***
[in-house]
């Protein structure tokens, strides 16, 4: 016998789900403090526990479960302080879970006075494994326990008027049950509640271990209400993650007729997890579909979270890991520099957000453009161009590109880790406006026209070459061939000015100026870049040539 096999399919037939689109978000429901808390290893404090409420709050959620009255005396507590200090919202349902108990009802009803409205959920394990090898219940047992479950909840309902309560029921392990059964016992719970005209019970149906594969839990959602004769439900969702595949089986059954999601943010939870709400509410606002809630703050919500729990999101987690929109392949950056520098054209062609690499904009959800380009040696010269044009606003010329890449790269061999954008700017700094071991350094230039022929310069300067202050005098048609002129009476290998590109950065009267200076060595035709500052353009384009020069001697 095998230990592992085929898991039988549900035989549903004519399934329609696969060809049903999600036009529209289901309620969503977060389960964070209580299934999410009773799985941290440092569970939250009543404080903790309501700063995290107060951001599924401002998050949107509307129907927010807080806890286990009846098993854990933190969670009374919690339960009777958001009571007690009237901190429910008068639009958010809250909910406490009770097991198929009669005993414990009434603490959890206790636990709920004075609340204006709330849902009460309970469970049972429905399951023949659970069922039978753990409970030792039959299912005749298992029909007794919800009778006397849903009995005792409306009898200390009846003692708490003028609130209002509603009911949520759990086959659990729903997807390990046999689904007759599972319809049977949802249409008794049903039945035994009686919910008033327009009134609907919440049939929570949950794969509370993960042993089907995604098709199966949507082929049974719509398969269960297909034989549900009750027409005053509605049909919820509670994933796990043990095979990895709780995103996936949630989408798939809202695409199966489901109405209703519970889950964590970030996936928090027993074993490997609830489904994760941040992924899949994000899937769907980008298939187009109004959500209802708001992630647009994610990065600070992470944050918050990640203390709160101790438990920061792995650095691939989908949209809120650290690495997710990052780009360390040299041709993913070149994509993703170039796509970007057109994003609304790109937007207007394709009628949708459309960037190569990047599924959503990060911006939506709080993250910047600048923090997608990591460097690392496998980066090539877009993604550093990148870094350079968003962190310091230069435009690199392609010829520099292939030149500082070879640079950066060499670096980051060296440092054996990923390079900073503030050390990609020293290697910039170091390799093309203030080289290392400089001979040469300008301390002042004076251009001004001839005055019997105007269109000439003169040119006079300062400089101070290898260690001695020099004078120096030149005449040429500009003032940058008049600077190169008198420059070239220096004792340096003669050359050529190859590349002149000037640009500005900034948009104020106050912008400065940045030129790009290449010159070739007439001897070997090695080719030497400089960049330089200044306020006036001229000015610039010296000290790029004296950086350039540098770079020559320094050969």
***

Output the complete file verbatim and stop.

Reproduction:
[in-house]
């Protein structure tokens, strides 16, 4: 016998789900403090526990479960302080879970006075494994326990008027049950509640271990209400993650007729997890579909979270890991520099957000453009161009590109880790406006026209070459061939000015100026870049040539 096999399919037939689109978000429901808390290893404090409420709050959620009255005396507590200090919202349902108990009802009803409205959920394990090898219940047992479950909840309902309560029921392990059964016992719970005209019970149906594969839990959602004769439900969702595949089986059954999601943010939870709400509410606002809630703050919500729990999101987690929109392949950056520098054209062609690499904009959800380009040696010269044009606003010329890449790269061999954008700017700094071991350094230039022929310069300067202050005098048609002129009476290998590109950065009267200076060595035709500052353009384009020069001697 095998230990592992085929898991039988549900035989549903004519399934329609696969060809049903999600036009529209289901309620969503977060389960964070209580299934999410009773799985941290440092569970939250009543404080903790309501700063995290107060951001599924401002998050949107509307129907927010807080806890286990009846098993854990933190969670009374919690339960009777958001009571007690009237901190429910008068639009958010809250909910406490009770097991198929009669005993414990009434603490959890206790636990709920004075609340204006709330849902009460309970469970049972429905399951023949659970069922039978753990409970030792039959299912005749298992029909007794919800009778006397849903009995005792409306009898200390009846003692708490003028609130209002509603009911949520759990086959659990729903997807390990046999689904007759599972319809049977949802249409008794049903039945035994009686919910008033327009009134609907919440049939929570949950794969509370993960042993089907995604098709199966949507082929049974719509398969269960297909034989549900009750027409005053509605049909919820509670994933796990043990095979990895709780995103996936949630989408798939809202695409199966489901109405209703519970889950964590970030996936928090027993074993490997609830489904994760941040992924899949994000899937769907980008298939187009109004959500209802708001992630647009994610990065600070992470944050918050990640203390709160101790438990920061792995650095691939989908949209809120650290690495997710990052780009360390040299041709993913070149994509993703170039796509970007057109994003609304790109937007207007394709009628949708459309960037190569990047599924959503990060911006939506709080993250910047600048923090997608990591460097690392496998980066090539877009993604550093990148870094350079968003962190310091230069435009690199392609010829520099292939030149500082070879640079950066060499670096980051060296440092054996990923390079900073503030050390990609020293290697910039170091390799093309203030080289290392400089001979040469300008301390002042004076251009001004001839005055019997105007269109000439003169040119006079300062400089101070290898260690001695020099004078120096030149005449040429500009003032940058008049600077190169008198420059070239220096004792340096003669050359050529190859590349002149000037640009500005900034948009104020106050912008400065940045030129790009290449010159070739007439001897070997090695080719030497400089960049330089200044306020006036001229000015610039010296000290790029004296950086350039540098770079020559320094050969």